After the government went to federal court to try to dragoon Apple into doing investigators’ job for them, the dispute ended anticlimactically when the government got into the phone itself after purchasing an exploit from an outside vendor the government refused to identify. The Pensacola case culminated much the same way, except that the FBI apparently used an in-house solution instead of a third party’s exploit.

You’d think the FBI’s success at a tricky task (remember, one of the phones had been shot) would be good news for the Bureau. Yet an unmistakable note of bitterness tinged the laudatory remarks at the press conference for the technicians who made it happen. Despite the Bureau’s impressive achievement, and despite the gobs of data Apple had provided, Barr and Wray devoted much of their remarks to maligning Apple, with Wray going so far as to say the government “received effectively no help” from the company.

This diversion tactic worked: in news stories covering the press conference, headline after headline after headline highlighted the FBI’s slam against Apple instead of focusing on what the press conference was nominally about: the fact that federal law enforcement agencies can get into locked iPhones without Apple’s assistance.

That should be the headline news, because it’s important. That inconvenient truth undercuts the agencies’ longstanding claim that they’re helpless in the face of Apple’s encryption and thus the company should be legally forced to weaken its device encryption for law enforcement access. No wonder Wray and Barr are so mad that their employees keep being good at their jobs.

By reviving the old blame-Apple routine, the two officials managed to evade a number of questions that their press conference left unanswered. What exactly are the FBI’s capabilities when it comes to accessing locked, encrypted smartphones? Wray claimed the technique developed by FBI technicians is “of pretty limited application” beyond the Pensacola iPhones. How limited? What other phone-cracking techniques does the FBI have, and which handset models and which mobile OS versions do those techniques reliably work on? In what kinds of cases, for what kinds of crimes, are these tools being used?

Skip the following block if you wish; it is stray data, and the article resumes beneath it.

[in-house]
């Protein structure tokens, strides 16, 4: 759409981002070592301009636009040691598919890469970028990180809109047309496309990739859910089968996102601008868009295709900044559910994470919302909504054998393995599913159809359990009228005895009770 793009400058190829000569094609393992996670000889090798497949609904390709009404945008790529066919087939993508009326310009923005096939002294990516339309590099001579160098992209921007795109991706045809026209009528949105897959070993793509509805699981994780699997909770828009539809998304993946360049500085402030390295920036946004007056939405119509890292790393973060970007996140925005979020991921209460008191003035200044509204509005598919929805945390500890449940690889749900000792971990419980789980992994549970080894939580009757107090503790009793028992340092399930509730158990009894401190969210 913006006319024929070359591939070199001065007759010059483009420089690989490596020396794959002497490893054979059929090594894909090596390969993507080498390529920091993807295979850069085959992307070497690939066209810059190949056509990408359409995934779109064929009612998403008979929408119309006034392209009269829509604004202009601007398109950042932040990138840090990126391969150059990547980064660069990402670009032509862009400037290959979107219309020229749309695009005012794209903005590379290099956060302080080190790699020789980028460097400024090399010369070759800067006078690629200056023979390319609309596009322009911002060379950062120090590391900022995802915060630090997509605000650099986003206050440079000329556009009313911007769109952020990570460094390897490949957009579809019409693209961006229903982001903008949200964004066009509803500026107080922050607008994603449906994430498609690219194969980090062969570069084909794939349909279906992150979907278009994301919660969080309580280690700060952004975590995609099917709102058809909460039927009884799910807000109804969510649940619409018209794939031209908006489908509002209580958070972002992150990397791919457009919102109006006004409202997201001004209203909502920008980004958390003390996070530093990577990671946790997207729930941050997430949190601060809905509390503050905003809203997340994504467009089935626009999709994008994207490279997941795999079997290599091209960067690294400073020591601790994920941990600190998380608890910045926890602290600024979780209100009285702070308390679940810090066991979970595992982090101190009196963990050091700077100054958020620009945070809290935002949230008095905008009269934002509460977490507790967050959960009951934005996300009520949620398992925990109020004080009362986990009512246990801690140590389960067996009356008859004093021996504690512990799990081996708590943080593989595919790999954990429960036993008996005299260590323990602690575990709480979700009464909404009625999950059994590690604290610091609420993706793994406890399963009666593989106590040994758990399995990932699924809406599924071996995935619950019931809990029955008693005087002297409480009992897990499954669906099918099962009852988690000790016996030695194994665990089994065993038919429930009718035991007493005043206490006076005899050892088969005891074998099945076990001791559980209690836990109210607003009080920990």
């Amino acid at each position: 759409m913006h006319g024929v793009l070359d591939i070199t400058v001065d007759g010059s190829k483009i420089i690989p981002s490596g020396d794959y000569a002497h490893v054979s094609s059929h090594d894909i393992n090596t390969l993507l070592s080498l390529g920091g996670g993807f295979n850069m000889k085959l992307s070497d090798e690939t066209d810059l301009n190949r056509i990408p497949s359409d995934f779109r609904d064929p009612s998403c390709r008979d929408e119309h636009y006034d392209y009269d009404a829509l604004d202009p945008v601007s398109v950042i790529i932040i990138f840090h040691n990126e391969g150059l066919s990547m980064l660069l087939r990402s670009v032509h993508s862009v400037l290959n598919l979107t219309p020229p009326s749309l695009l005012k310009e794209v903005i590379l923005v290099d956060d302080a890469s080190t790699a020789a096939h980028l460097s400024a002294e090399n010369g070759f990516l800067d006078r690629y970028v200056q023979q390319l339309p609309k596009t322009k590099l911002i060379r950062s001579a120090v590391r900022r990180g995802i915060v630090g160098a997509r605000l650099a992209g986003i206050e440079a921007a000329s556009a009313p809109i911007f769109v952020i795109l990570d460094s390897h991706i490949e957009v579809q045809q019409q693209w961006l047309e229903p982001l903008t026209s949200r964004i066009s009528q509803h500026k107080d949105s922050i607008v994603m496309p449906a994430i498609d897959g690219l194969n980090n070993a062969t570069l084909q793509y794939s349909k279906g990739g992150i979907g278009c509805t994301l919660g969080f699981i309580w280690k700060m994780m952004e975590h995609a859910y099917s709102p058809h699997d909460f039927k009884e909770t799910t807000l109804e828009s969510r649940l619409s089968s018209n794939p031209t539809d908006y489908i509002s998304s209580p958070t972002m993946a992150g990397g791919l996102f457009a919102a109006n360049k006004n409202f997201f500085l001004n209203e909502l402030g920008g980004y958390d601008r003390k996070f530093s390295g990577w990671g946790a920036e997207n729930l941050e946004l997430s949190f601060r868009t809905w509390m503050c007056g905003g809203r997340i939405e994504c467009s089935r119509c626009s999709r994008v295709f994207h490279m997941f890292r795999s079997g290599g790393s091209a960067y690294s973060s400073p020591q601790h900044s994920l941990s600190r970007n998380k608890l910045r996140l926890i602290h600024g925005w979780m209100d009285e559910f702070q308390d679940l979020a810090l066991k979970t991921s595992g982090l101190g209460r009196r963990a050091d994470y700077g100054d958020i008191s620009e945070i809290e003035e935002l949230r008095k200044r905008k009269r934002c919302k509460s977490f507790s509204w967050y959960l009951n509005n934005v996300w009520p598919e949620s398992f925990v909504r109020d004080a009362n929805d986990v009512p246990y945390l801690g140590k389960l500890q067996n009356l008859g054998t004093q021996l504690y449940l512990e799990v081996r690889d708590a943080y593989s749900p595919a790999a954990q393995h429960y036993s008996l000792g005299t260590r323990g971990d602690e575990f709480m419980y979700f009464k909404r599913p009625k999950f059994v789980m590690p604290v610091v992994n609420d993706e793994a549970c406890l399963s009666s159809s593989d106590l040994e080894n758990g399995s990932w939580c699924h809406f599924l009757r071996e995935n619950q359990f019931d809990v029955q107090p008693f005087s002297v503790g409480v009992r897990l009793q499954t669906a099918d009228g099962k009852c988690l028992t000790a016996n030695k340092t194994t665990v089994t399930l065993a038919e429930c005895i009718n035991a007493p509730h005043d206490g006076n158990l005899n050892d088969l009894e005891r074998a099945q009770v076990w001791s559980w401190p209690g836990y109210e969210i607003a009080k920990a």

We also don’t know what’s changed internally at the Bureau since that damning 2018 Inspector General postmortem on the San Bernardino affair. Whatever happened with the FBI’s plans, announced in the IG report, to lower the barrier within the agency to using national security tools and techniques in criminal cases? Did that change come to pass, and did it play a role in the Pensacola success? Is the FBI cracking into criminal suspects’ phones using classified techniques from the national security context that might not pass muster in a court proceeding (were their use to be acknowledged at all)?

Further, how do the FBI’s in-house capabilities complement the larger ecosystem of tools and techniques for law enforcement to access locked phones? Those include third-party vendors GrayShift and Cellebrite’s devices, which, in addition to the FBI, count numerous U.S. state and local police departments and federal immigration authorities among their clients. When plugged into a locked phone, these devices can bypass the phone’s encryption to yield up its contents, and (in the case of GrayShift) can plant spyware on an iPhone to log its passcode when police trick a phone’s owner into entering it. These devices work on very recent iPhone models: Cellebrite claims it can unlock any iPhone for law enforcement, and the FBI has unlocked an iPhone 11 Pro Max using GrayShift’s GrayKey device.

In addition to Cellebrite and GrayShift, which have a well-established U.S. customer base, the ecosystem of third-party phone-hacking companies includes entities that market remote-access phone-hacking software to governments around the world. Perhaps the most notorious example is the Israel-based NSO Group, whose Pegasus software has been used by foreign governments against dissidents, journalists, lawyers and human rights activists. The company’s U.S. arm has attempted to market Pegasus domestically to American police departments under another name. Which third-party vendors are supplying phone-hacking solutions to the FBI, and at what price?